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Wednesday, October 22, 2008

THE TIA JUANA WILDCATS

THE TIA JUANA WILDCATS

I’ve been reading about the opening of the Cherokee Festival this week – an event that is now primarily devoted to reflecting Cherokee culture and tradition. The exhibits will include everything from cooking and canning to split-oak baskets, pipestone carvings and pottery. The major emphasis is on authenticity and integrity.

Such events are to be commended, but I find myself remembering the “old” Cherokee Fair which had very little to do with culture and tradition. In my memory, it was a wild blend of carnival rides, sideshows and food. During the 50’s, teenagers in Jackson, Swain and Macon counties looked forward to the first week of October as a kind of “rites of passage” celebration. In the somewhat subdued tenor of the times, it was an exciting, slightly wicked event.

I remember that you could smell, see and hear the old fair a mile away. From downtown Cherokee to the fair ground site on #441, the air was heavy with the aroma of charred meat, fry bread, cotton candy and hot dogs. To a callow mountain boy from Rhodes Cove, the brightly lit midway shimmered like the Land of Oz. Carousel music, string bands, sideshow barkers and laughter – all blended into a siren call.

It was at the old Cherokee Fair that my Uncle Stoogie, home from the army, let me eat six hotdogs and ride the Ferris wheel until I threw up. Then, we played Bingo until Stoogie spent all of his furlough funds … but I won a little pink radio that set in my bedroom playing night-time programs like “Suspense,” Lux Radio Theatre and “The Squeaking Door”(Inner Sanctum) for many years.

Several years later, I attended the fair with a car full of my 9th grade buddies. Douglas, one of my classmates who had failed several grades, had driven us to Cherokee (he was the only one with a driver’s license). Douglas was to be our guide into a strange and undiscovered country – the realm of “The Tia Juana Wildcats.”

After the obligatory hotdogs, cotton candy and the ride of the big Ferris wheel, Douglas steered us through the crowds gathered in front of the sideshows. I remember the Geek (he ate live chickens), the Siamese Twins, and a two-headed baby in a jar – all of which stirred my morbid curiosity, but I was intent on seeing three dark-headed women from Mexico. I had heard my Uncle Albert talking about them.

Two of my friends didn’t make it past the ticket office, (under-aged!) but for whatever reason, Douglas, my best friend Charlie K and I made it. I had trouble seeing the stage because the tent was full of big men in overalls. However, after the show started, one of the girls (I think her name was Conchita) stopped the show and called attention to my plight. “The little guy in the back can’t see,” she said. So, the big men hoisted me up in the air and passed me down to the front row.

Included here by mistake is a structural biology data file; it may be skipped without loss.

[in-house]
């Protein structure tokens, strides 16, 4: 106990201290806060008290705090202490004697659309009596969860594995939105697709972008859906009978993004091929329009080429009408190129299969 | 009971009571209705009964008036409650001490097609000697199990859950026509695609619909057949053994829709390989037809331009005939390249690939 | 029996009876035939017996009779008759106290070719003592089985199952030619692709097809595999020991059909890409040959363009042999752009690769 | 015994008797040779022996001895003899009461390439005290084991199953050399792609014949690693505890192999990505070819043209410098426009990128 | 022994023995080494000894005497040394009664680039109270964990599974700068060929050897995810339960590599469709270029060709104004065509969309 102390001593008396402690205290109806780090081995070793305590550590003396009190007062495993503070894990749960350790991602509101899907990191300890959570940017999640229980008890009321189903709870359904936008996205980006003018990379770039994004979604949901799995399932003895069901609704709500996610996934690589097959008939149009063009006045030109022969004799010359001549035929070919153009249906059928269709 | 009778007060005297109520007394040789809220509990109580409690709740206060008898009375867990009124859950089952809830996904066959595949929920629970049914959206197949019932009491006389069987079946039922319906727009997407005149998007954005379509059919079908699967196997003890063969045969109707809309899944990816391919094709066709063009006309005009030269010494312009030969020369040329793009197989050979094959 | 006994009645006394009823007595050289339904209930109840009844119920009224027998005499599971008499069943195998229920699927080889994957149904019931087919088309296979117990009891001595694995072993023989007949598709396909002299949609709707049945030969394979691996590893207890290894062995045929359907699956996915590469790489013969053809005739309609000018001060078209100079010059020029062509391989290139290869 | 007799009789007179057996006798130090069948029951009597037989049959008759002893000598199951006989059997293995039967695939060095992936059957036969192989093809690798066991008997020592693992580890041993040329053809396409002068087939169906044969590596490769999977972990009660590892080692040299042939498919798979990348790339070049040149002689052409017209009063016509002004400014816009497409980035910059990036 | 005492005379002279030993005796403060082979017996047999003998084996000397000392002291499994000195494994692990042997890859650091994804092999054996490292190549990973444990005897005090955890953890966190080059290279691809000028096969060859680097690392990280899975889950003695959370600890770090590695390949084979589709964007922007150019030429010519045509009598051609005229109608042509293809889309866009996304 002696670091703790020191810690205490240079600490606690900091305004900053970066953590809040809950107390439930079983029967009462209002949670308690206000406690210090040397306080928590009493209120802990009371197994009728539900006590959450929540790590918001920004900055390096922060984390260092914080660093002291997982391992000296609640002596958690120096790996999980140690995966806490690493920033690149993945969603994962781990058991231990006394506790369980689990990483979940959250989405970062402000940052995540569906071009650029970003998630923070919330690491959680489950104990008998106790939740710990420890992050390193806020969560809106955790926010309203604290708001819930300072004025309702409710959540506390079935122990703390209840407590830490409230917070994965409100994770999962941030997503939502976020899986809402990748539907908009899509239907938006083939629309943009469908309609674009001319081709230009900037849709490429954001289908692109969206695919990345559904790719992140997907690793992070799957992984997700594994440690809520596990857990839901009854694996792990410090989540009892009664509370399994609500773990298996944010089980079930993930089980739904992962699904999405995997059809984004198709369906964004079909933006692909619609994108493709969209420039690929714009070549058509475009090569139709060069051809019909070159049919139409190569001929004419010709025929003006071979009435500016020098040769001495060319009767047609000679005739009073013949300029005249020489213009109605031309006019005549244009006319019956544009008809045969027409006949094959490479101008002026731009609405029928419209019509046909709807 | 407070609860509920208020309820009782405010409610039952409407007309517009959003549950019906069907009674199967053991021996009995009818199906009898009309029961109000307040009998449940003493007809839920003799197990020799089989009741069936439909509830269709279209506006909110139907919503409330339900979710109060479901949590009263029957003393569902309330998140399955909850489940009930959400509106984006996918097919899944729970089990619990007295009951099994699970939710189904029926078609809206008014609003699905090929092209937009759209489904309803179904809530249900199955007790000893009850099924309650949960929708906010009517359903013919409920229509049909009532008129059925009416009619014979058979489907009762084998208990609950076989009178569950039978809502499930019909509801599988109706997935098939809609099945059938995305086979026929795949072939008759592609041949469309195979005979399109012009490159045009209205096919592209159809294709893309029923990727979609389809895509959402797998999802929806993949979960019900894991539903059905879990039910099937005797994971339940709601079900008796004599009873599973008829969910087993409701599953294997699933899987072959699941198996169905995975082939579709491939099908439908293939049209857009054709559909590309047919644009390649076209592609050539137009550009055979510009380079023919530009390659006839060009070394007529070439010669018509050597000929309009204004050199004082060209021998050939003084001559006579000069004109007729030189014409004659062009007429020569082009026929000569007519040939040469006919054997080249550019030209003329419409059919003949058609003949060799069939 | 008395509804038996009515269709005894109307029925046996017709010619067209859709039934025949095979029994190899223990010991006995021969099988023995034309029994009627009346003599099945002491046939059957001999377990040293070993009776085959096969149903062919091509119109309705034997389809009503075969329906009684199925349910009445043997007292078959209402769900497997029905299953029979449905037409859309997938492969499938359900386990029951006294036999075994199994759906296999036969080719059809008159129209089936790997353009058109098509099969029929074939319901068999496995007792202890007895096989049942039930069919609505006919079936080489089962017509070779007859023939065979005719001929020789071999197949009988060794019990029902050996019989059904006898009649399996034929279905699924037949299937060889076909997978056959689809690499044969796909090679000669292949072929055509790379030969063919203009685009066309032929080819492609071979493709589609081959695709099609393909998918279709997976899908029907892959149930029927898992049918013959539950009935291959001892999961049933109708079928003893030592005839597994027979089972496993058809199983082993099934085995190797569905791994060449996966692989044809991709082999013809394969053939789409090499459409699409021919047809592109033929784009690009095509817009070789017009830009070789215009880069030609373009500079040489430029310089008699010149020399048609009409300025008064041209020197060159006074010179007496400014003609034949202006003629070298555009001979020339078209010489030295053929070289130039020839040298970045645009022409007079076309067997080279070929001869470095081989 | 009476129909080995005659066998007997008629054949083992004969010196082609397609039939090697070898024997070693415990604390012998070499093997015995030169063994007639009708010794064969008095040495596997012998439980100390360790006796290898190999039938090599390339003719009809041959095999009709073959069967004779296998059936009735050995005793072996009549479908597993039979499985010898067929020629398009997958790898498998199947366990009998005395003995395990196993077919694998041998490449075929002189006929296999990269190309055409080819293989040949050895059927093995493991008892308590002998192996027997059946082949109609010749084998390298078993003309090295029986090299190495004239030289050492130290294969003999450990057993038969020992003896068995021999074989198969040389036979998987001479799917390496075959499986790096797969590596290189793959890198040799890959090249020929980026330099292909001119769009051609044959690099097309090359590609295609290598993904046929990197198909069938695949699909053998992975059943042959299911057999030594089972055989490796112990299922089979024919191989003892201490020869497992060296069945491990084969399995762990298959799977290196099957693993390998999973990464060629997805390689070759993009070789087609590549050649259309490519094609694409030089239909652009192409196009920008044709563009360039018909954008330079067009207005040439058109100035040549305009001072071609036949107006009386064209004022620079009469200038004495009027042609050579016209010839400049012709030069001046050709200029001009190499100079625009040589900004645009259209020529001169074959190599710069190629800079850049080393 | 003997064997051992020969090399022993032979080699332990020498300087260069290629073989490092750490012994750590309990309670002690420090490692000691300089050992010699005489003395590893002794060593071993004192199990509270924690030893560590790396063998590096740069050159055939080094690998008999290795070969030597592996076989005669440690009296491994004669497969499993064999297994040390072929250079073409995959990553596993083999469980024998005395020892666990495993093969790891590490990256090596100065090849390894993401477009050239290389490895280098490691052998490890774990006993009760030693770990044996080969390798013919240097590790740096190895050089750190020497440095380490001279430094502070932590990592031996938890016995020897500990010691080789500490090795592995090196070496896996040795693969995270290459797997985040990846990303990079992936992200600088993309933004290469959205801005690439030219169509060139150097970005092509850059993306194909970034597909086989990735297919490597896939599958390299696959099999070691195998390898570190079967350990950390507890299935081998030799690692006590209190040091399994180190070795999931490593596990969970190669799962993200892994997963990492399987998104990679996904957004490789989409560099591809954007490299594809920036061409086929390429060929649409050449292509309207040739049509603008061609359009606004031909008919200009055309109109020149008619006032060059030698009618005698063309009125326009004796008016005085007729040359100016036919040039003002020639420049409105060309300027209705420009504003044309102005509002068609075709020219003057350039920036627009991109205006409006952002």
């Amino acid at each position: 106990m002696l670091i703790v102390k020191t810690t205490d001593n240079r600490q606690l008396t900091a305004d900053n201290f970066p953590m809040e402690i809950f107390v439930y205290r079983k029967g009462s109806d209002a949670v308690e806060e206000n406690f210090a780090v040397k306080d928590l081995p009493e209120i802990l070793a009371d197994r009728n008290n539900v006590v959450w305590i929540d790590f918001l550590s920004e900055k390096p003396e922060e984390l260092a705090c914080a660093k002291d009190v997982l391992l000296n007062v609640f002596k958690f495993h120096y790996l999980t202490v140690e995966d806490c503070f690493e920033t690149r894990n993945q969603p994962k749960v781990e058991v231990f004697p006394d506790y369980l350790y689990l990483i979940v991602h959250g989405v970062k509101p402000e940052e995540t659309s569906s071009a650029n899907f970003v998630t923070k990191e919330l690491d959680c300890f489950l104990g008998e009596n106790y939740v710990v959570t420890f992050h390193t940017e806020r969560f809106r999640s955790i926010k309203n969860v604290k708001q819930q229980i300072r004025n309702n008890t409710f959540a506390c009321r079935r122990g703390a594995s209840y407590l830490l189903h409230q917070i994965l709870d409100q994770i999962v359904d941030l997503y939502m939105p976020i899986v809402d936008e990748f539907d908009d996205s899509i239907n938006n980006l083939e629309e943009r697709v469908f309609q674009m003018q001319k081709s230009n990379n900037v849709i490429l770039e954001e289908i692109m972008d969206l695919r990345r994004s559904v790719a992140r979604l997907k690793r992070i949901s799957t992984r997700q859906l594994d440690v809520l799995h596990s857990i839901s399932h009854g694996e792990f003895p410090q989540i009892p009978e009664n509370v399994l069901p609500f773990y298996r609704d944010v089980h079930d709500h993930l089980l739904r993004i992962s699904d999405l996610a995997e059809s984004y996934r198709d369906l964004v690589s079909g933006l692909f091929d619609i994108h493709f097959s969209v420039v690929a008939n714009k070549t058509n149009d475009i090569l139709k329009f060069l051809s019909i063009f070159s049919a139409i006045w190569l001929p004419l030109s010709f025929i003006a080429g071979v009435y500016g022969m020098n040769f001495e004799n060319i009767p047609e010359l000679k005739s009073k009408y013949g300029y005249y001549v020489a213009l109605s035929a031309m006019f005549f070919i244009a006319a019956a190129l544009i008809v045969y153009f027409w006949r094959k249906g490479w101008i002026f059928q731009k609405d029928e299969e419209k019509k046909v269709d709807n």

The Tia Juana Wildcats screamed, sang a song about a cockroach and climbed the tent poles. In a very short time, they were all naked as jaybirds. Conchita sang a song called “Besame Mucho” and I got tears in my eyes. Now and then, she leaned over the stage and patted me on the head. I was stunned. My ears were ringing and I was having heart palpitations. Certainly, in all of my trips to the Ritz Theatre on Saturday, I had never seen anything like this. What would Dale Evans think?

After the show was over, the Tia Juana Wildcats sold “personal souvenirs” to the audience. I was broke but Douglas bought one. It looked like a tiny, black watch spring and Douglas put it inside one of those little cellophane windows in his billfold. For the rest of the year, when my buddies and I were in our 9th grade study hall at Sylva High School, we would sometimes ask Douglas to pass around his billfold. When he complied, we would pass it reverently, from one trembling hand to another, much like some people handle ancient relics.

As much as I approve of the “new” Cherokee Festival, I doubt that they have an exhibit that would rival the one in Douglas’ billfold … that, and the calliope, the crisp cold air of coming winter, the smell of fry bread and the taste of an October-grilled hotdog.

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